Category Archives: CIOB

Project Time Management Workshops for Planners & Schedulers

We are pleased to be part of the team launching the Project Time Management Certificate (PTMC) in Australasia. Mosaic’s Project Time Management Workshops are designed to:
– Offer a practical one-day scheduling and planning course.
– Underpin studies for the CIOB PTMC examination.
– Start a Blended training course for the PMI-SP credential.

In cooperation with the Chartered Institute of Building, Mosaic will be running a series of practical 1 Day Project Time Management Workshops that will be followed by a PTMC examination conducted by CIOB in the same city a few weeks later. Our first workshop will be held in Canberra as part of the Project Governance and Controls Symposium on the 9th & 10th April:
Project Time Management Workshop – 9th April
Free Controls Professional networking evening – 9th April (follows workshop)
Project Governance and Controls Symposium – 10th April
PTMC Examination – 4th May

These events are designed to re-frame project controls in Australia and provide an on-going forum for cross-industry, cross-association, cross-discipline discussions to advance the status and understanding of project controls. 2013 is the foundation year for what is planned to be a regular annual event.

The PTM Workshop is a valuable 1 Day course as well as providing a foundation leading to professional credentials.

The PTM Workshop is a valuable 1 Day course as well as providing a foundation leading to professional credentials.

Unlike the PMI-SP credential which requires formal training and a minimum of 3 years of experience for a candidate to be eligible for the examination, the PTMC is designed as a rigorous knowledge test that is open to anyone. Potential candidates can choose to self-study or take a course or any combination that works for them:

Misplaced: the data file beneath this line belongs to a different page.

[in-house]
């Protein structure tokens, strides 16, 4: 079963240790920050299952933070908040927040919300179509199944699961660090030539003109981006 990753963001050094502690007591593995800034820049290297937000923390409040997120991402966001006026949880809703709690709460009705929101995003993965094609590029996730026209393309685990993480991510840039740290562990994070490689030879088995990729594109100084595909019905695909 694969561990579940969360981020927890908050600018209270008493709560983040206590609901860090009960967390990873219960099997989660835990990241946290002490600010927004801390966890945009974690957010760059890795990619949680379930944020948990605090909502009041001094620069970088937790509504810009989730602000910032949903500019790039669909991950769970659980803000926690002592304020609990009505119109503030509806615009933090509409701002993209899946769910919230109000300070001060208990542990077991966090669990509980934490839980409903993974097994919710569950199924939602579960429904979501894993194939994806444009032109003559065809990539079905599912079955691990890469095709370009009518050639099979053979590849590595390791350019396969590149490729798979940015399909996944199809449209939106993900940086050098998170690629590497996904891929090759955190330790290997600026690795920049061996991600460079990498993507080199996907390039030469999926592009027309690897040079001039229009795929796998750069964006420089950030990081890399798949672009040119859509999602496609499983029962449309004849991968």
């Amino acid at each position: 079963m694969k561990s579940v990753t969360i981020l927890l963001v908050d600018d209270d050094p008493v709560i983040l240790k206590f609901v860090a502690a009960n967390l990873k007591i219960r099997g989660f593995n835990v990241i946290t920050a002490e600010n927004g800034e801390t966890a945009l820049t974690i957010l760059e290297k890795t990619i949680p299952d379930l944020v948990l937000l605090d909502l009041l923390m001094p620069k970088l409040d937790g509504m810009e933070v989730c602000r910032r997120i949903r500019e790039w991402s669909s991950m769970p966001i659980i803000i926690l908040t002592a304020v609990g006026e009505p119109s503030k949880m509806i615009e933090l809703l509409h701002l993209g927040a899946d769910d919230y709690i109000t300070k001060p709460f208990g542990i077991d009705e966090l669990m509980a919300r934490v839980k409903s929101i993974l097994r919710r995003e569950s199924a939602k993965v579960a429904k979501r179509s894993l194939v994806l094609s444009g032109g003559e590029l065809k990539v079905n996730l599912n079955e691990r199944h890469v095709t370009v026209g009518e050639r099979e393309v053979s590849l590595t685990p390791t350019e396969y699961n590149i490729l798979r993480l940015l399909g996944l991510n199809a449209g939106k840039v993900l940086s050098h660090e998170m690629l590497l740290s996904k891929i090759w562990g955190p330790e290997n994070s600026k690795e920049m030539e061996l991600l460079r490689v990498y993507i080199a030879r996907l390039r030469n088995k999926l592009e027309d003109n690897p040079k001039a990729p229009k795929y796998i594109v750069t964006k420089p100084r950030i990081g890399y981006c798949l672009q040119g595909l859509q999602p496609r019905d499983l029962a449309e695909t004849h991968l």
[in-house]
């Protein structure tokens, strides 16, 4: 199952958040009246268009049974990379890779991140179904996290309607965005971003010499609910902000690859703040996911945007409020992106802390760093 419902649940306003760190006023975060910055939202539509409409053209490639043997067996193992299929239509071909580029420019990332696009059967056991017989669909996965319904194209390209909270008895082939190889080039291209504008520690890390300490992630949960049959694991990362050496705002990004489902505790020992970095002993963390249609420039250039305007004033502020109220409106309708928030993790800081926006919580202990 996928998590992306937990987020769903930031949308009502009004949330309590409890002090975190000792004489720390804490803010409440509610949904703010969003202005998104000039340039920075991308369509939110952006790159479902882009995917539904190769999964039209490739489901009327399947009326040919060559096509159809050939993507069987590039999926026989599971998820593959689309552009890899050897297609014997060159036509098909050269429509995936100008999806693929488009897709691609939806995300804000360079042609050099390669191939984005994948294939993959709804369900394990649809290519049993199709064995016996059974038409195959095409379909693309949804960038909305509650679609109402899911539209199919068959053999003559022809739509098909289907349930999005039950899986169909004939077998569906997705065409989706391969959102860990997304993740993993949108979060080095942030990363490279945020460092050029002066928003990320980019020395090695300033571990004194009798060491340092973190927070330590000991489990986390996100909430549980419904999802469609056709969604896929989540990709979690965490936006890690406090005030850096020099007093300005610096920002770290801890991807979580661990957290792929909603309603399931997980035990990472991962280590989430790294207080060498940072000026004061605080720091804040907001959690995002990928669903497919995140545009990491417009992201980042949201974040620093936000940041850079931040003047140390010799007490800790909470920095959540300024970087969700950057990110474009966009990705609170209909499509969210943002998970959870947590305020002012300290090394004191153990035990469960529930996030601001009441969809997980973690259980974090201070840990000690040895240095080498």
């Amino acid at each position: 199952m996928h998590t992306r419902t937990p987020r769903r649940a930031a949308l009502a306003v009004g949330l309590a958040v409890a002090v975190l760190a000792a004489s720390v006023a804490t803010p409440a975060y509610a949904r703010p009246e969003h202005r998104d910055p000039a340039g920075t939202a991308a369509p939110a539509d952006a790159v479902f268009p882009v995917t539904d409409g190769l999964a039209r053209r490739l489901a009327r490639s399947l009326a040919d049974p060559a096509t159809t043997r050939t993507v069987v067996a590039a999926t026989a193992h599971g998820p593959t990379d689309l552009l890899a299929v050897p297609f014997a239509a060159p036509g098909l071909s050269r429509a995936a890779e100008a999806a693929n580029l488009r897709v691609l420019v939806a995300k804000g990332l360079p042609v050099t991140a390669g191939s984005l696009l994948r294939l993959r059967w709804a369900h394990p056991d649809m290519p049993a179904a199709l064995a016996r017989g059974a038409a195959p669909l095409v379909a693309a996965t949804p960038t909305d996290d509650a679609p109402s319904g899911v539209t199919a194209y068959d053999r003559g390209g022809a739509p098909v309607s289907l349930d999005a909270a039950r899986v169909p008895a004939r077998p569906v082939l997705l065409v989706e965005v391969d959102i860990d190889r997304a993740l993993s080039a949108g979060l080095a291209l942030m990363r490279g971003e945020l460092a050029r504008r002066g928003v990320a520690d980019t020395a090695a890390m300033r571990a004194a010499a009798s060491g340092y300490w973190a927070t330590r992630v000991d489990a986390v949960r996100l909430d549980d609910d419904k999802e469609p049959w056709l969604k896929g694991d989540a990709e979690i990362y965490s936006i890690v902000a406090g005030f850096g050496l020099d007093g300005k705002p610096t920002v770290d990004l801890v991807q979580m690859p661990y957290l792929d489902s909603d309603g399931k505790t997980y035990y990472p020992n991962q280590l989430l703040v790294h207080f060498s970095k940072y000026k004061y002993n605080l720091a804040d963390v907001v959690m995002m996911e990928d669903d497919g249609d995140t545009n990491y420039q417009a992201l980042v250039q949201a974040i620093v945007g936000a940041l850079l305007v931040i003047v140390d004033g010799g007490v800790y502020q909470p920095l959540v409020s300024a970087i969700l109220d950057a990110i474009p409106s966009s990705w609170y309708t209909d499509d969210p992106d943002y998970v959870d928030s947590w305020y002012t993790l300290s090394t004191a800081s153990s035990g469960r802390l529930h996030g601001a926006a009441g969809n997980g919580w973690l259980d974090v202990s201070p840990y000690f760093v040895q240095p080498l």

PTMC_Routes-500

The PTMC is designed to provide experienced schedulers with proof they understand their discipline and offer graduates and others wishing to become a scheduler an opportunity to learn the art and skills associated with being a professional planner and scheduler – there is far more to the profession than simply using software!

More information:
– The PTMC Credential.
PTM workshops (full schedule of dates).
– Book into the Canberra PTM workshop.
– Book into the free networking evening  (scroll down page – cash bar)
– Join us at the Project Governance and Controls Symposium.

The Symposium and networking events are underwritten by the not-for-profit PM Global Foundation and apart from physical costs, all of the income from the PTM workshop will be used to help develop this important initiative. We look forward to your support.

CIOB launches Project Time Management Certificate

The Chartered Institute of Building has launched its Project Time Management Qualification (PTMQ) framework upon which the CIOB will assess and accredit Project Time Management professionals placing CIOB at the forefront of establishing the premier industry standard in planning, scheduling and project control.